Not just for yogis: self‑care and saying “no” can improve your health

Renée Daley, LCSWClinical Team

Stories | Dec 8, 2017

“Self-care” has become a buzzword these days — but with good reason. Self-care encompasses elements such as gratitude, exercise, and finding inner peace. These are highly personal experiences and must be approached as such to have a positive impact on your life. So how do you practice “self-care” in a way that best helps you?

In my work as a therapist, I have seen self-care practice significantly improve clients’ mental andphysical health. When you take time for activities you enjoy, you are likely to experience improved mood, boosted productivity, and to be better able to engage with and show support for the people you care about.

The power of positivity

Studies have shown that optimism and positive emotions improve physical outcomes when managing a chronic physical illness such as arthritis, diabetes, or heart disease. A recent Frontiers in Psychology review of medical journals from 1998 to 2015 for terms that linked optimism and chronic disease found growing evidence that more optimistic and hopeful people tend to have healthier behaviors — these, in turn, improved their disease management and overall health.

This idea of “positive health” views mental health as inclusive of positive emotions, engagement, purpose, relationships, and positive achievements. Self-care is an important way to work towards positive emotions and therefore improve your total health.

Defining what self-care means to you

To many of my clients, engaging in self-care activities to achieve positive health seems daunting at first. They often note that positive emotions feel out of reach when dealing with issues like anxiety or depression. So we start by establishing a definition for what self-care means to that person, and what he or she aims to achieve through self-care practice. Consider how you think of self-care: do you see it as emotional? Spiritual? Professional? Balance in general?

You’re probably thinking, “All of the above! It’s all important!” You’re certainly right! However, working on everything all at once will create chaos and impede your ability to benefit from your self-care practice.

Choose one self-care practice that you value most and focus on ways to work on that — maybe it’s getting to that yoga class a couple of times a week, taking walks after dinner, or even just listening to music. Once this becomes part of your routine, you can focus on the next goal.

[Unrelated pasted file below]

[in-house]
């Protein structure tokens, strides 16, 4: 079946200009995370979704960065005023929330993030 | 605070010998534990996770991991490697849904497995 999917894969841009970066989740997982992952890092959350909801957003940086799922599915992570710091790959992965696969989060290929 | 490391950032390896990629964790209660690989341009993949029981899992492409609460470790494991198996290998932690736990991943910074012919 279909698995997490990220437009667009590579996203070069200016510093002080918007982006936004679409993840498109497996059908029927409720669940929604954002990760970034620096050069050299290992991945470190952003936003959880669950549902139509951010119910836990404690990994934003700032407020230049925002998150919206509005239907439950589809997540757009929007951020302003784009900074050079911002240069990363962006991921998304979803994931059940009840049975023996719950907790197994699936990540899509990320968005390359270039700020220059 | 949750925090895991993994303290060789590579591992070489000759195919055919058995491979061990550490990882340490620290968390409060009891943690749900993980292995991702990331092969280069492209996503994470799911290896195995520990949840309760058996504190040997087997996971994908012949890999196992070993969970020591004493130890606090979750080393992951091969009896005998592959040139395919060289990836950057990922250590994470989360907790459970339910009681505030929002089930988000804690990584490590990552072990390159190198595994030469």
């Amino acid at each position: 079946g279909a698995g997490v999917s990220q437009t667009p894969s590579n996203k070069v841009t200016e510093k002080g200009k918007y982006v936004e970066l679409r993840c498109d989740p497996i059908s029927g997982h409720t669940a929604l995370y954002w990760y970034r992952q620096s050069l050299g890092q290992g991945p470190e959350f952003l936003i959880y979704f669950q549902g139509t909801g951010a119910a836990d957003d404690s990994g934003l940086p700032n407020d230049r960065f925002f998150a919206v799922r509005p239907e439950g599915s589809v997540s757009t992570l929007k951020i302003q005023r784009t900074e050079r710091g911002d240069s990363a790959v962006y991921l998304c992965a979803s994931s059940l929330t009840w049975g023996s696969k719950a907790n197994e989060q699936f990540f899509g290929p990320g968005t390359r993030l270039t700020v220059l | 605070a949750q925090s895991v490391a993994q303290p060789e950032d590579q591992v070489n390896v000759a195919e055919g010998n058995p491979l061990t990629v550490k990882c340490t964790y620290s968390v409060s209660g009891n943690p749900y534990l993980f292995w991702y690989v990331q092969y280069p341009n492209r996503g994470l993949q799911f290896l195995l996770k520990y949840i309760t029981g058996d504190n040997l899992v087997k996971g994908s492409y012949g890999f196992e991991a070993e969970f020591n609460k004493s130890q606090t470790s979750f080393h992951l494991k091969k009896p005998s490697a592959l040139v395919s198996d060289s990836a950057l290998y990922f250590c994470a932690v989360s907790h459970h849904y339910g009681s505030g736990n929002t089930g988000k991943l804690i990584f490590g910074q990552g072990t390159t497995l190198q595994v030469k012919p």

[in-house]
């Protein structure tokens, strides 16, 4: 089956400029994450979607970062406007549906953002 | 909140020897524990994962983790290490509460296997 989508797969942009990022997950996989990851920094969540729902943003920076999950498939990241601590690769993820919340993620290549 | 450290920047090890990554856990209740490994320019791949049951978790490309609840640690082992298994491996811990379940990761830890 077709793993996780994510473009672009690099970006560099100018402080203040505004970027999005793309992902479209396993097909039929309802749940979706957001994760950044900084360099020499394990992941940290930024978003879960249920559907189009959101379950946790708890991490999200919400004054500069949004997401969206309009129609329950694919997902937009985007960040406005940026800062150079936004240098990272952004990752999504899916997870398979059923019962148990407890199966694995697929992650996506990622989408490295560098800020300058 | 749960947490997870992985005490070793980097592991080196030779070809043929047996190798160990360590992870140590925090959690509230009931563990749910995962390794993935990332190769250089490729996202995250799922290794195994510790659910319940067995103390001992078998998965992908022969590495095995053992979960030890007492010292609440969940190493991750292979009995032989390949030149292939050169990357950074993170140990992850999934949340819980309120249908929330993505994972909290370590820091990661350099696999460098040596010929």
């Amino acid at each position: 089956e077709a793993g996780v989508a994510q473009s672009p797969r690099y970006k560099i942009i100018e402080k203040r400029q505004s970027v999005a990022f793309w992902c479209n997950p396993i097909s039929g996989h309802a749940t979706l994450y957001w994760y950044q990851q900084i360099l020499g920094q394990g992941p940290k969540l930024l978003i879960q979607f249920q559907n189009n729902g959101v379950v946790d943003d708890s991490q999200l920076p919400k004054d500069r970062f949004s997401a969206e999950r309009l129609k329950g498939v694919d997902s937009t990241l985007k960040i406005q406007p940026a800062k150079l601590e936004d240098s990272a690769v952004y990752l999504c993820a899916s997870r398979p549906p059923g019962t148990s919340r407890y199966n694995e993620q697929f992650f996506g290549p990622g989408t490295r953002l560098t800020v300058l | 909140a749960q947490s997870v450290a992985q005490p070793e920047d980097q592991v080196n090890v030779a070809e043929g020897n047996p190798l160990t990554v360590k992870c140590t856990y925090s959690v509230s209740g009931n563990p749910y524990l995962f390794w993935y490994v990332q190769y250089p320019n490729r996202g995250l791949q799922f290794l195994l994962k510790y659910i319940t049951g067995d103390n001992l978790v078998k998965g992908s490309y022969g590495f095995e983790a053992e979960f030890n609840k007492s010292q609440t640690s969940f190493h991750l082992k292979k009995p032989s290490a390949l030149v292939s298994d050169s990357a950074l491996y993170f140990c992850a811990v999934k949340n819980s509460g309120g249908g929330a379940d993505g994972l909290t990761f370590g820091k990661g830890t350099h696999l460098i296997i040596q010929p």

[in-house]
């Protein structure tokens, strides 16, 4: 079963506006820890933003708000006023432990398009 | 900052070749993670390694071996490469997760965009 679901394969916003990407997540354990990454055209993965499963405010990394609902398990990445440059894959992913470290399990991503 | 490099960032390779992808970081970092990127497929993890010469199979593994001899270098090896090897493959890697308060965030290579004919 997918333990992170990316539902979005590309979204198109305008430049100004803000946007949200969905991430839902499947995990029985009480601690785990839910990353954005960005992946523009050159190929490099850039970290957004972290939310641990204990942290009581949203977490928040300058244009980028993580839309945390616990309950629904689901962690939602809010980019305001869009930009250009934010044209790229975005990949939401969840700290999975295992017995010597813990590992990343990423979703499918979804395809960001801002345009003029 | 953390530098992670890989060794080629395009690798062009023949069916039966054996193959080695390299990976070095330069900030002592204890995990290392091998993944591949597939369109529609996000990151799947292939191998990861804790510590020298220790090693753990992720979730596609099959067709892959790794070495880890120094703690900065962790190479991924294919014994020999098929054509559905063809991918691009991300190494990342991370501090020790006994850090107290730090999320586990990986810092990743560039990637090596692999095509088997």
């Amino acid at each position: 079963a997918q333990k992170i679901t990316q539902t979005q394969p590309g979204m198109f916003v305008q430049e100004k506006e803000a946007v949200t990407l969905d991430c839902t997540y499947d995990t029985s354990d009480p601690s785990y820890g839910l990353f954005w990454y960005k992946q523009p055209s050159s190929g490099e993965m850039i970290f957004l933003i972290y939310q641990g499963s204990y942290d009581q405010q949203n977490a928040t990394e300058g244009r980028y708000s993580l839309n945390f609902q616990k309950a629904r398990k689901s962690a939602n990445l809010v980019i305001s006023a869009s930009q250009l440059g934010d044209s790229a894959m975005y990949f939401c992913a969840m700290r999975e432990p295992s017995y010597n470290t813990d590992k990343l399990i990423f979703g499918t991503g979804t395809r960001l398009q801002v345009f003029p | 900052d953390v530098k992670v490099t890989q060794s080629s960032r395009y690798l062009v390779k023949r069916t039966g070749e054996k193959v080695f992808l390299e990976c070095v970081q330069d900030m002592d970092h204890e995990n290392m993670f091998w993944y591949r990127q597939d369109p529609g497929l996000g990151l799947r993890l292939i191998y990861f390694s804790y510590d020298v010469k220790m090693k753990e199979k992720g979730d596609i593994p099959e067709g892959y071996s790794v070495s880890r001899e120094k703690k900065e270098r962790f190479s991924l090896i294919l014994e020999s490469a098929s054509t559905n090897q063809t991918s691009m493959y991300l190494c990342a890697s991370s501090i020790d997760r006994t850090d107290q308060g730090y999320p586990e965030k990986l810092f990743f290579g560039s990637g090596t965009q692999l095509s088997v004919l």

Setting healthy boundaries

Let’s get real for a moment. Everyone wants to take better care of themselves, but who has the time? At the end of the day, it can be difficult just to get home and make dinner — on particularly busy days, even deciding what takeout food to order can feel taxing. So what is one thing you can do starting today to prioritize and care for yourself?

Just say “no.”

It seems so simple, but in reality, it’s incredibly challenging. It means sometimes not going to an event, not giving away what little spare time you have, and learning to prioritize rather than trying to do everything. This is no small feat, and you may feel like you’re letting people down. But ultimately, you are taking care of yourself so you can be a more engaged friend, spouse, parent, child, neighbor, colleague — and that matters more in the long run.

Saying “no” once a week will give you time to do at least one self-care activity that helps you to feel centered and ready to take on the day. Dedicating that time for yourself will have positive ripple effects in how you respond to life’s demands and stressors and of course, your overall happiness.

And yes, sometimes you won’t say “no” — especially now, around the holidays, when you are balancing a hectic workweek, family, and social obligations. You may prioritize those tasks over your self-care practice. Forgive yourself. It’s ok, there’s always next week. Working towards positivity and improving your health and well-being is not an endpoint, it’s a journey.

Renée is a Behavioral Health Strategy Manager at Quartet. She is a licensed clinical social worker in New York and has a private practice in Brooklyn, NY. Renée has extensive experience in working with teens, adults, and families struggling with substance use and behavioral health concerns. She graduated with a Master of Science in Social Work from Columbia University and a Bachelor of Arts in Psychology from Miami University, Ohio. Renée joined Quartet due to her shared mission to ensure everyone has access to quality collaborative care.

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